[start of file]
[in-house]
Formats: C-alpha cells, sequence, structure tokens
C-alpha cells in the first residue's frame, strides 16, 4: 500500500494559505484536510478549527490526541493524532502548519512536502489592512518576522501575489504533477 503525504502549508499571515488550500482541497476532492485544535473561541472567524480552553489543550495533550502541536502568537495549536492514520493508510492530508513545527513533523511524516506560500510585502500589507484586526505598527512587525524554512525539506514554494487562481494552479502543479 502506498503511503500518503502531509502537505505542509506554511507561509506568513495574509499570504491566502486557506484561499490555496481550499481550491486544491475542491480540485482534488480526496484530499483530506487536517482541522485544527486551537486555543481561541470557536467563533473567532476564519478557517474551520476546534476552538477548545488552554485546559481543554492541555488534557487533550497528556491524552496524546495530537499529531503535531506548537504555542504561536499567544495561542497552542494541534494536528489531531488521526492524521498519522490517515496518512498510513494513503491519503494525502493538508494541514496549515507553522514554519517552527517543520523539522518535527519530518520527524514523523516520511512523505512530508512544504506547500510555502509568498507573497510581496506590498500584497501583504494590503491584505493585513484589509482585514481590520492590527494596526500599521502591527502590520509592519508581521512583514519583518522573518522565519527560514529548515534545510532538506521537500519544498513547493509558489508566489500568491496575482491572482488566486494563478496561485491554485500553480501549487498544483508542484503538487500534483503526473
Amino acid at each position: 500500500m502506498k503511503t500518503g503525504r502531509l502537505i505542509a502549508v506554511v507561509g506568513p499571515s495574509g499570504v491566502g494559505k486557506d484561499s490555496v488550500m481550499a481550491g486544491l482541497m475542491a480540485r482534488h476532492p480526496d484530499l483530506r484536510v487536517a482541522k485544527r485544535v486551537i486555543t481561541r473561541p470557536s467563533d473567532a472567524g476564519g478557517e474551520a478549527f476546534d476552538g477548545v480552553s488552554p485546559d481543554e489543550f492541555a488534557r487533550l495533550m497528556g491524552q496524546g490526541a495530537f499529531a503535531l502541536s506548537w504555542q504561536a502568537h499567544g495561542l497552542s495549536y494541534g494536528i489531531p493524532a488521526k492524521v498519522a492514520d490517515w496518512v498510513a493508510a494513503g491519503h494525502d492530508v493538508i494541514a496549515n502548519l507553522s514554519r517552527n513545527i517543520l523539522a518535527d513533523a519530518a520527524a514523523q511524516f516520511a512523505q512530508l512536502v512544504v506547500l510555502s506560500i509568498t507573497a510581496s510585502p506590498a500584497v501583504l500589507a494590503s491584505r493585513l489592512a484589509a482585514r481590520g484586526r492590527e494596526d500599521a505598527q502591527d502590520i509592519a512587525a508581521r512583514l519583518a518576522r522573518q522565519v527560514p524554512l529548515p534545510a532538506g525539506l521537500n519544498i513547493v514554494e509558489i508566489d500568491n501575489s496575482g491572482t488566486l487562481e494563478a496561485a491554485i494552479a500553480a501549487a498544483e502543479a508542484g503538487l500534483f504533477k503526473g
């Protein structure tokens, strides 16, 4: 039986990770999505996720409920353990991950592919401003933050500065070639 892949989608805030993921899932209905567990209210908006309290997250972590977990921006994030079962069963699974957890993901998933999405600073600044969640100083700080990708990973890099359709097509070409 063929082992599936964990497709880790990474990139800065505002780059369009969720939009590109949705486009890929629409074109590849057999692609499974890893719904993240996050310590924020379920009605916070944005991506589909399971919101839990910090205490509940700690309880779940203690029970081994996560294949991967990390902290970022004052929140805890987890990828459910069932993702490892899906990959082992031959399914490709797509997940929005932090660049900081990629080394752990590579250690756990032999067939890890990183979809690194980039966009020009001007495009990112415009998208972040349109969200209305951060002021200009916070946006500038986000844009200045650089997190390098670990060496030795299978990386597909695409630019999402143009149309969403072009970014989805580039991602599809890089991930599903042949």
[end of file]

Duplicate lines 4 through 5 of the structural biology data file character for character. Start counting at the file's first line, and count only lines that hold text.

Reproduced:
Amino acid at each position: 500500500m502506498k503511503t500518503g503525504r502531509l502537505i505542509a502549508v506554511v507561509g506568513p499571515s495574509g499570504v491566502g494559505k486557506d484561499s490555496v488550500m481550499a481550491g486544491l482541497m475542491a480540485r482534488h476532492p480526496d484530499l483530506r484536510v487536517a482541522k485544527r485544535v486551537i486555543t481561541r473561541p470557536s467563533d473567532a472567524g476564519g478557517e474551520a478549527f476546534d476552538g477548545v480552553s488552554p485546559d481543554e489543550f492541555a488534557r487533550l495533550m497528556g491524552q496524546g490526541a495530537f499529531a503535531l502541536s506548537w504555542q504561536a502568537h499567544g495561542l497552542s495549536y494541534g494536528i489531531p493524532a488521526k492524521v498519522a492514520d490517515w496518512v498510513a493508510a494513503g491519503h494525502d492530508v493538508i494541514a496549515n502548519l507553522s514554519r517552527n513545527i517543520l523539522a518535527d513533523a519530518a520527524a514523523q511524516f516520511a512523505q512530508l512536502v512544504v506547500l510555502s506560500i509568498t507573497a510581496s510585502p506590498a500584497v501583504l500589507a494590503s491584505r493585513l489592512a484589509a482585514r481590520g484586526r492590527e494596526d500599521a505598527q502591527d502590520i509592519a512587525a508581521r512583514l519583518a518576522r522573518q522565519v527560514p524554512l529548515p534545510a532538506g525539506l521537500n519544498i513547493v514554494e509558489i508566489d500568491n501575489s496575482g491572482t488566486l487562481e494563478a496561485a491554485i494552479a500553480a501549487a498544483e502543479a508542484g503538487l500534483f504533477k503526473g
């Protein structure tokens, strides 16, 4: 039986990770999505996720409920353990991950592919401003933050500065070639 892949989608805030993921899932209905567990209210908006309290997250972590977990921006994030079962069963699974957890993901998933999405600073600044969640100083700080990708990973890099359709097509070409 063929082992599936964990497709880790990474990139800065505002780059369009969720939009590109949705486009890929629409074109590849057999692609499974890893719904993240996050310590924020379920009605916070944005991506589909399971919101839990910090205490509940700690309880779940203690029970081994996560294949991967990390902290970022004052929140805890987890990828459910069932993702490892899906990959082992031959399914490709797509997940929005932090660049900081990629080394752990590579250690756990032999067939890890990183979809690194980039966009020009001007495009990112415009998208972040349109969200209305951060002021200009916070946006500038986000844009200045650089997190390098670990060496030795299978990386597909695409630019999402143009149309969403072009970014989805580039991602599809890089991930599903042949």